DataC 1.01



Component which supplies data control to Java applications

Full description

DataC is just a bunch of interfaces and abstract classes, which don't look very exciting. Their job is defining a standard Data Modification interface for use in applications. The purpose in design was to have my applications deal with the data objects only and not bother about how, why or when these data objects where actually stored.

namedatezipzip (source)tar.gztar.gz (source)
DataC 1.0121-03-2008DataC-1.01.zipDataC-src-1.01.zipDataC-1.01.tar.gzDataC-src-1.01.tar.gz
DataC 0.30.101-09-2004
DataC 0.3017-04-2004DataC-0.30.zipDataC-0.30.tar.gz

Note: If you want to make a quick start download the .zip or .tar.gz file. It includes the compiled jar and possible dependencies. The sources contains the sources for this specific project and the compiled libraries listed as dependencies.



java 1.4+

Used components

Used libraries

Using DataC

How to use

One of the quickest way to get started using this DataC interface is by using sql2class to generate the data classes from your database and implement a data controller as in the example underneath. This DataController is a singleton used for client-server applications. It uses reflection to find the appropriate DataControl class and can be used to send changed or new data objects to the database:
Controller.getInstance().update(MyTable()); or Controller.getInstance().insert(MyTable()); Selects are about as easy to define. Look at the javadoc to see how to define queries with a Condition object.
import java.lang.reflect.Constructor;
import java.sql.Connection;
import java.util.Properties;
import java.util.Vector;

import org.brains2b.sql.Connector;

public class Controller extends Connector implements DataController {

	private static Controller m_instance;
	protected Controller() {
		try {
			Properties prop = new Properties();
			prop.load(new FileInputStream("conf/"));
		} catch (Exception ex) {

	public static Controller getInstance() {
		if (m_instance == null) {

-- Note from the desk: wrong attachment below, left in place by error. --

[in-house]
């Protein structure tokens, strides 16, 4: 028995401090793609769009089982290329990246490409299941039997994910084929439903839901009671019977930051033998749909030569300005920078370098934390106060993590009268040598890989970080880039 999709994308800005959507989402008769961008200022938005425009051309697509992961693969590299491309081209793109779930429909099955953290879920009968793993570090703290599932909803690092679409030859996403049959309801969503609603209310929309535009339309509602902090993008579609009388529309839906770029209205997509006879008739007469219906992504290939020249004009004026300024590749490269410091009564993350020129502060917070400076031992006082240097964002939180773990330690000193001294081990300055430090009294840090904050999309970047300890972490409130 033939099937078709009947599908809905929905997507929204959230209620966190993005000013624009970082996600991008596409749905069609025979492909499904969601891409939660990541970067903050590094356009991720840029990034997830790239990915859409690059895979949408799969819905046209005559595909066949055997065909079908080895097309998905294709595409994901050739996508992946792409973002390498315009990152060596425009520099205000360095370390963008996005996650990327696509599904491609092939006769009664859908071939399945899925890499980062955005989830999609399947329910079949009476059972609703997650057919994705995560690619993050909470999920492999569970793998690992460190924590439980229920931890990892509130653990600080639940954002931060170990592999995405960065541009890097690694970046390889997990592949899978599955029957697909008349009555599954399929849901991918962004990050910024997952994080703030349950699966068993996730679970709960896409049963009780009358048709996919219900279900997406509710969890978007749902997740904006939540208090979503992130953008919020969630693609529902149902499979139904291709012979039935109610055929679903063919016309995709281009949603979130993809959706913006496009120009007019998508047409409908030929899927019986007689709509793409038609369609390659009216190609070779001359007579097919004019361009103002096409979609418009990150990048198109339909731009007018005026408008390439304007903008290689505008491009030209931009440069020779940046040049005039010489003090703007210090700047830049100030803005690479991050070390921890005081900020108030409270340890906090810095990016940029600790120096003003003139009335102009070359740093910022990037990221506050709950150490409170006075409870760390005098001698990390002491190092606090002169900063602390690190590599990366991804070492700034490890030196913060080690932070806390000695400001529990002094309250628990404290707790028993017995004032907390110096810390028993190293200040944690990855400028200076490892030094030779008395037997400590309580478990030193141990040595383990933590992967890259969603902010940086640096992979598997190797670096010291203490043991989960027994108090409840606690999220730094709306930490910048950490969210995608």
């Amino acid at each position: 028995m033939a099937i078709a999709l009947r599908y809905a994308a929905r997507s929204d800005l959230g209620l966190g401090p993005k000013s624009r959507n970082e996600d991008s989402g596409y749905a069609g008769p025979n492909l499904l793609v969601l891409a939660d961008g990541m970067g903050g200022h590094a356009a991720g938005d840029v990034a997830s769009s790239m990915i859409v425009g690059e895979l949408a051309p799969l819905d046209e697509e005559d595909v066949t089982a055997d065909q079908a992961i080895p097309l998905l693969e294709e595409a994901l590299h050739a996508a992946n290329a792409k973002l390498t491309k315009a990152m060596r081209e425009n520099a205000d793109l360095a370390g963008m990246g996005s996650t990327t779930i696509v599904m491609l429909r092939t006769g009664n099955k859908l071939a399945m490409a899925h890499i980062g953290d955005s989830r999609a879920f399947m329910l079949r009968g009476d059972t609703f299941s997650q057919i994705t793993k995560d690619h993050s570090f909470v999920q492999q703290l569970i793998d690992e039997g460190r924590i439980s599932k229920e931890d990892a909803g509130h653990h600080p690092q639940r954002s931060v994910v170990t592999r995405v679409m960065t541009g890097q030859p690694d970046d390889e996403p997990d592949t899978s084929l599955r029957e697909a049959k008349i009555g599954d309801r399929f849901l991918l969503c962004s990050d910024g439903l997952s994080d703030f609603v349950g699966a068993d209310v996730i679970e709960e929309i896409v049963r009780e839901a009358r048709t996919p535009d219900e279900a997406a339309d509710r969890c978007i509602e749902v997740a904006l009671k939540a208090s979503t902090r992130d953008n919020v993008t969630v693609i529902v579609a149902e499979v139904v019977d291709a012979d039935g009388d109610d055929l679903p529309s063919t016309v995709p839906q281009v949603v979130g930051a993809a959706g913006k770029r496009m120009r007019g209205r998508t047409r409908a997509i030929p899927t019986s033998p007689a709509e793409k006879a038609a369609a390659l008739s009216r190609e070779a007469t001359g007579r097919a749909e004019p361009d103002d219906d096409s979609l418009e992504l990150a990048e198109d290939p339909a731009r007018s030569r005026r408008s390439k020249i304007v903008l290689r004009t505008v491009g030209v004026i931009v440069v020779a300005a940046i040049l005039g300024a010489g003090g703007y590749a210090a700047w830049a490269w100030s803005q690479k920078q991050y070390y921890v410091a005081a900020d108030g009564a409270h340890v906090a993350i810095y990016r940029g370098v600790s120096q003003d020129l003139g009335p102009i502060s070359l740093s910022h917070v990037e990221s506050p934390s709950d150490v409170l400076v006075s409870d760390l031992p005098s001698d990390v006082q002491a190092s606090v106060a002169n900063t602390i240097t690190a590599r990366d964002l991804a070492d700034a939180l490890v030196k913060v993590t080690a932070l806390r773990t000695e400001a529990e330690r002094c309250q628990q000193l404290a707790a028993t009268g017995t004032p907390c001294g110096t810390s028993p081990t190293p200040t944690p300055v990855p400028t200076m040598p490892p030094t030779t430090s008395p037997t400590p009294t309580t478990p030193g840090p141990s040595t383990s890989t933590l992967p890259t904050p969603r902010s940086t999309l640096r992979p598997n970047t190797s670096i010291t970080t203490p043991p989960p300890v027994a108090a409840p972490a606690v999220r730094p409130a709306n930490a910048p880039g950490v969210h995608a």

m_instance = new Controller();
		return m_instance;
	public int update(Object o) throws Exception {
		DataControl dc = getControlObject(o);
		return dc.update();

	public int insert(Object o) throws Exception {
		DataControl dc = getControlObject(o);
		return dc.insert();

	public int delete(Object o) throws Exception {
		DataControl dc = getControlObject(o);
		return dc.delete();

	public Object retrieve(Object o, Object condition) throws Exception {
		DataControl dc = getControlObject(o);
		Vector v = dc.retrieveList((Condition) condition);
		if (v==null) return null;
		return v.get(0);

	public List retrieveList(Object o, Condition condition) throws Exception {
		DataControl dc = getControlObject(o);
		return dc.retrieveList((Condition) condition);

	protected DataControl getControlObject(Object o) throws Exception {
		Class c = o.getClass();
		String dcName =
				+ "."
				+ c.getName().substring(c.getName().lastIndexOf(".") + 1)
				+ "DC";

		Class dcClass = c.getClassLoader().loadClass(dcName);
		Constructor[] cons = dcClass.getConstructors();
		Constructor con =
				new Class[] { Connection.class, Object.class });
		return (DataControl) con.newInstance(
			new Object[] { getConnection(), o });


Note: You can do a lot more interesting things with DataC, look for instance at the Cursor class, I haven't had time to write proper HOW-TO's or examples for it, but on the other hand, you might be able to figure it out looking at the javadoc and provided Unit tests

Reference implementation/examples


DataC 1.01

  • Waldorf code-review changes
  • Changes to the naming of the interfaces to be less database specific
  • Support for Blob,Clob and streaming data-types in both generated classes and cursor

DataC 0.30.1

  • Speed up making cursor prototype for cursors not using parameters

DataC 0.30

  • Added javadoc and test classes for all classes